Students' works and works by famous artists

Modern Art

My last post, which triggered Willingham's question, dealt with expert decisions students made while performing a task in the art room. I will not budge on this. My students expertly chose colours, shapes and techniques while making a self portrait and their work can be compared with works done by unquestioned masters of modern art. The picture on the right combines five works done by students and four works by famous artists (Francesco Clemente, Andy Warhol, Francis Bacon, Pablo Picasso).

The students deliberately applied techniques that are widely used in modern art to convey expression in a portrait: for example distortion of shape, abstraction by leaving out details, non-realistic colouring and so on. What's more, they used them all differently thereby showing that their choices were not the result of some prescription given to them by their teacher. I trusted them to explore their own ingenuity and so they did.

Craft versus Creativity

There is a meaningful difference between the two cases I am discussing. Learning perspective aims at the production of a realistic image. Until the end of the 19th century perspective was an indispensable tool of the painter. Within the context of modern art this tool may be applied but there is no need for an artist to learn perspective any more because modern art not necessarily aims at production of realistic images any more. Conversely many works of modern art are autonomous, they may refer to the world around the canvass or sculpture, but not by imitating shapes, colours and space in a mechanical way.

The Child Artist

Modern artists have often been inspired by the creativity with which young children depict their world playfully and spontaneously. I don't buy the argument however that children do not have to learn art. The children's spontaneity in making art mostly stops somewhere after early childhood if they are not encouraged to go on. School education can perpetuate their development, thereby fostering their inchoate artistic talents.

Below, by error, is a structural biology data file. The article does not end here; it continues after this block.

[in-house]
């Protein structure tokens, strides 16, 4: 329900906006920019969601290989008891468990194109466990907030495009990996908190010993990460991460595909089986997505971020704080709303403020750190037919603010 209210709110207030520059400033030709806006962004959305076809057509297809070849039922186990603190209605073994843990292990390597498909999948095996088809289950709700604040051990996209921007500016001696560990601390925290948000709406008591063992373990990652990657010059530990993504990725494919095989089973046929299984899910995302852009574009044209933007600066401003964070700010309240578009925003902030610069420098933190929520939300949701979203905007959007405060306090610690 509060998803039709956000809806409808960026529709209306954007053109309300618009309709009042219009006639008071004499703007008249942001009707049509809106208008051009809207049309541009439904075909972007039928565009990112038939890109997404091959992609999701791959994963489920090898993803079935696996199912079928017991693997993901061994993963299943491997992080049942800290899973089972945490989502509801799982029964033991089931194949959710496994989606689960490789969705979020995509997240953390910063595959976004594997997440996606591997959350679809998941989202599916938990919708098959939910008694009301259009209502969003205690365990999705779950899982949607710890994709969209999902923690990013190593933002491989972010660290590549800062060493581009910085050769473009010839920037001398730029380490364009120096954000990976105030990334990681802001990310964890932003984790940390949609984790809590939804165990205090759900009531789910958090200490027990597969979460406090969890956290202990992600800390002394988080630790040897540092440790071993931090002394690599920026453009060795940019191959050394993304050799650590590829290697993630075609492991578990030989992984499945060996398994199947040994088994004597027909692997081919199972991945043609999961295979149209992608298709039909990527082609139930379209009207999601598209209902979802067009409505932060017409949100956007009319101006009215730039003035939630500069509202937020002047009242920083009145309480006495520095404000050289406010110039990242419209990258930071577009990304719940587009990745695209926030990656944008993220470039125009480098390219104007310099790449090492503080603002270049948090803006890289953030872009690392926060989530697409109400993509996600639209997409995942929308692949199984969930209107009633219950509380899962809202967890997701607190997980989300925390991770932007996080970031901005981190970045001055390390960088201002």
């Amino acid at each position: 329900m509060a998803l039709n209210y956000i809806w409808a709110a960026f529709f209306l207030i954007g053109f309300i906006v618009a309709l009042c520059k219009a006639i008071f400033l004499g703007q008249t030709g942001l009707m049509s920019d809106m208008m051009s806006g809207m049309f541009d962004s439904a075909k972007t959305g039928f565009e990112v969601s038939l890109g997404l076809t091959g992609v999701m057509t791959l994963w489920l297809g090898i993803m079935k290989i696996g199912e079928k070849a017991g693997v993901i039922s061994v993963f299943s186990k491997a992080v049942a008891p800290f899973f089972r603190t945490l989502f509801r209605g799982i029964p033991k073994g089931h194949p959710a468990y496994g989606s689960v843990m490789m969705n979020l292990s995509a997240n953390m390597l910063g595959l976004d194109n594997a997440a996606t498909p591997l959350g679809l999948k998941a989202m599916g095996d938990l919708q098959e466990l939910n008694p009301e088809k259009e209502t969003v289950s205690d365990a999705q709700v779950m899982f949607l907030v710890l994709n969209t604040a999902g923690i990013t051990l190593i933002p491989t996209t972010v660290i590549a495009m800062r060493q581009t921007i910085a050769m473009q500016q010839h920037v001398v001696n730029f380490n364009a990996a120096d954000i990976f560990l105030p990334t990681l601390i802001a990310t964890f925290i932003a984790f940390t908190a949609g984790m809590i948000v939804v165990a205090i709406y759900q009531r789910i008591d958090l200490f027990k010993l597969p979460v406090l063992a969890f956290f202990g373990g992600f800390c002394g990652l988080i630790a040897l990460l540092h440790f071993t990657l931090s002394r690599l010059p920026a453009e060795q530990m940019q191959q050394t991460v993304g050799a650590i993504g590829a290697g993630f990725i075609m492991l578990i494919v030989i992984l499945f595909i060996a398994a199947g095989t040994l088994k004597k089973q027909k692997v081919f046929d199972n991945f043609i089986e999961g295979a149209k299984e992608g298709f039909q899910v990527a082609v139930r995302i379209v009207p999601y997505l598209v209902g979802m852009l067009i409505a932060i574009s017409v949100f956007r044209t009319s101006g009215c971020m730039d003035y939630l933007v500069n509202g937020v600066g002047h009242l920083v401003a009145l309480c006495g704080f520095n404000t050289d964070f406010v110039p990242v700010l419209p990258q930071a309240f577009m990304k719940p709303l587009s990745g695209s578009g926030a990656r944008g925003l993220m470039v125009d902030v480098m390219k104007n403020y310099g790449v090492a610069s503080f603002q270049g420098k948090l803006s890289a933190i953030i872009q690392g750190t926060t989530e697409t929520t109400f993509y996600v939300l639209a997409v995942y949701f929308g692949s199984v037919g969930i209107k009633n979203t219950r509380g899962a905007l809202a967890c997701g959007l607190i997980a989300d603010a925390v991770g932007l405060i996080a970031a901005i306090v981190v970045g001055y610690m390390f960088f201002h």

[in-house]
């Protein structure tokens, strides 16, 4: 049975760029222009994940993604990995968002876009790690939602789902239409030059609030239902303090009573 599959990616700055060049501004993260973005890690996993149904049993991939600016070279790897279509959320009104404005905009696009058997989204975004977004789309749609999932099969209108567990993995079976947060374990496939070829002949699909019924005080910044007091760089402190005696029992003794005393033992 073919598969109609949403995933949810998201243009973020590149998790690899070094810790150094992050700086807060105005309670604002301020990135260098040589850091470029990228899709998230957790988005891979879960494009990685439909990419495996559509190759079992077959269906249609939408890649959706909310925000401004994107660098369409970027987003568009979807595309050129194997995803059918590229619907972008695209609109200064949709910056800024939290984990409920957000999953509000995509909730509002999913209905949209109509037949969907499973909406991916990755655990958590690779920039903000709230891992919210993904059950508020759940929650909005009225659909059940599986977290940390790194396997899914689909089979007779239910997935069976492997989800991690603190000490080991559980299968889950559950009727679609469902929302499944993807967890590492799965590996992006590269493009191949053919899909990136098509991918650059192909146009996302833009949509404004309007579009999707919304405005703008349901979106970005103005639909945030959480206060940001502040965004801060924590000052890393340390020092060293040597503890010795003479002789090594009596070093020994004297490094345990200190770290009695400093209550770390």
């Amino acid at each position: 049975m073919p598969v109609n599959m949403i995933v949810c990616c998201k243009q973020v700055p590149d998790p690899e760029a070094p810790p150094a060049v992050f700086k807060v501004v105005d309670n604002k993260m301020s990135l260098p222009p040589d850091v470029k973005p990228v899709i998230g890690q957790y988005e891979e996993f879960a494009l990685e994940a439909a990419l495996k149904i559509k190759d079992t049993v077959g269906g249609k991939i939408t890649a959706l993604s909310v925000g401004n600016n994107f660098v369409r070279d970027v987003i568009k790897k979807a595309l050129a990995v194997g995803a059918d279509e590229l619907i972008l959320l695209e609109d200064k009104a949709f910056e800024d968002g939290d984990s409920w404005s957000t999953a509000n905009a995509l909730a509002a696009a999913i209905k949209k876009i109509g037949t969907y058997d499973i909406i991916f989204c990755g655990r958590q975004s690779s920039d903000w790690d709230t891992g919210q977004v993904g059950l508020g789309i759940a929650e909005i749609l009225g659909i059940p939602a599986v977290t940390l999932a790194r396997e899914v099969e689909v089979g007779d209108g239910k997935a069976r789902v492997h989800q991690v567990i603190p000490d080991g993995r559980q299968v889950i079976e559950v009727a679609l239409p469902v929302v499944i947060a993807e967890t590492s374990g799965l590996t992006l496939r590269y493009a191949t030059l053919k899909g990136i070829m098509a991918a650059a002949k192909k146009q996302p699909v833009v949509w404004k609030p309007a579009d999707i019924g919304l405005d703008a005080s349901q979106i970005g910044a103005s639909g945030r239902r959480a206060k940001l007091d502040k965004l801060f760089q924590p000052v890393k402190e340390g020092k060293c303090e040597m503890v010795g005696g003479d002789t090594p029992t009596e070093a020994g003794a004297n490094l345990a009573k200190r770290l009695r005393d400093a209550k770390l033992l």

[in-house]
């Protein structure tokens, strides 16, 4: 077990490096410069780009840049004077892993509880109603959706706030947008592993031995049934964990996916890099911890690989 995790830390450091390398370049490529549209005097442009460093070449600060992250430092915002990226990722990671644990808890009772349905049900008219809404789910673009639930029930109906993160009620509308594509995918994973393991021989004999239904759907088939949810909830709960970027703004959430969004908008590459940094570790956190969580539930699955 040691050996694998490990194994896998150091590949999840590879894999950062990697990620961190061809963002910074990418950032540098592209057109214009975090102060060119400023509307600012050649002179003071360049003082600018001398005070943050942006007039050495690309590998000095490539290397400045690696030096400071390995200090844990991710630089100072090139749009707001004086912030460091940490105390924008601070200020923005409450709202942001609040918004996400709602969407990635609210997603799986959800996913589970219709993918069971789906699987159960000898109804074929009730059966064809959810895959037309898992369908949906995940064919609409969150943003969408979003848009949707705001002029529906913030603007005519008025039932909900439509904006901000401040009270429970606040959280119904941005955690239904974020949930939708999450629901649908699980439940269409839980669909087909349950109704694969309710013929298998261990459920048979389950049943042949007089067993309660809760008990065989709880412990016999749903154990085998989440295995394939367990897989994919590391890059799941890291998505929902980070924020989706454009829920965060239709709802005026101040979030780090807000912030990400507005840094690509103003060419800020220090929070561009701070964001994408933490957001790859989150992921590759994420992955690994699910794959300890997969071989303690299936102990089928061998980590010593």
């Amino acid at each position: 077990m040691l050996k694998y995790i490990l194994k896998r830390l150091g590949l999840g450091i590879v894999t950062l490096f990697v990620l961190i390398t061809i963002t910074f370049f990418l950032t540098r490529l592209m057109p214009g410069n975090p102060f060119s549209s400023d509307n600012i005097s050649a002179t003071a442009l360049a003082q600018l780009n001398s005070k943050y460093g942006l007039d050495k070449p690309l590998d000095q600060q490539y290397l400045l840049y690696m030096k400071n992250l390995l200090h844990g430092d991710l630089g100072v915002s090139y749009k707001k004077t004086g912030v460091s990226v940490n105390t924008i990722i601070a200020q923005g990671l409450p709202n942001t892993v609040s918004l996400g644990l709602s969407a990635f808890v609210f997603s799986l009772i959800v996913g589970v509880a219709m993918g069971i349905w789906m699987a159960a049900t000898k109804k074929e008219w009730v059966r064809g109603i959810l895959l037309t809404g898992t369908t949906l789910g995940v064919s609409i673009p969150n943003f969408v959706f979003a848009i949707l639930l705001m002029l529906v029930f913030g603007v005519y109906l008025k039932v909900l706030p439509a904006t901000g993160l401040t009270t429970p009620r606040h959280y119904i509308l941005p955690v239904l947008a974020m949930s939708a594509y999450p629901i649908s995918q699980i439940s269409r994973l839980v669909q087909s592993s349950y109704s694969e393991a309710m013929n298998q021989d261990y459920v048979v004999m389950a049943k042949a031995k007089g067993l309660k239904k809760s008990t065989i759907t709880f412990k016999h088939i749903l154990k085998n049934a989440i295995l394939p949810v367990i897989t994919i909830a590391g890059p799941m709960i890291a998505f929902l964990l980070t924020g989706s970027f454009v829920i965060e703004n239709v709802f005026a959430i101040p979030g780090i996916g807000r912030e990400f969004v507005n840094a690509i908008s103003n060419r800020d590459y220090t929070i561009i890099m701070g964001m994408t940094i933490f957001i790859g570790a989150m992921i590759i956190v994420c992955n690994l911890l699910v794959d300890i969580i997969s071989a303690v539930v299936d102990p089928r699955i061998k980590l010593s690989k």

Given the fact that most children in our culture start to draw and paint at the age of two or three my students have had more than ten years of experience. I can clearly see though in the classroom that the amount of time spent on artistic productivity varies enormously between my students. The so called "gifted" indeed spent a lot of time on art voluntarily because the activity filled them with joy in which they were not disappointed by the feedback of their environment. Those students bring their own colour schemes and subject preferences into my class room. To others the act of making art has become all but meaningless, they do not feel confident at all while handling a brush or a gouge. A couple of hours weekly in a school's art room is not enough for these students to keep the engine running.

The Self Portrait

The task to make a representation of the self revved up the gusto of even these students and enticed them to make expert decisions. In fact I was startled by the results of some kids that had been hanging back so far. This raises questions:what triggered the interest of these slow coaches and how did they know what to do? Describing the assignment in detail might make Daniel Willingham's question less intangible:

  1. The task evaded the problem of likeness by giving each student a photograph which was transferred to a paper by monotyping rather mechanically for a start only. This choice was based on the teacher's expertise, it enabled the students to skip a lot of troublesome "What to do?" problems. Amazingly a lot of students didn't pay too much attention to the true outline of their face and emphasized abstract patterns and colours.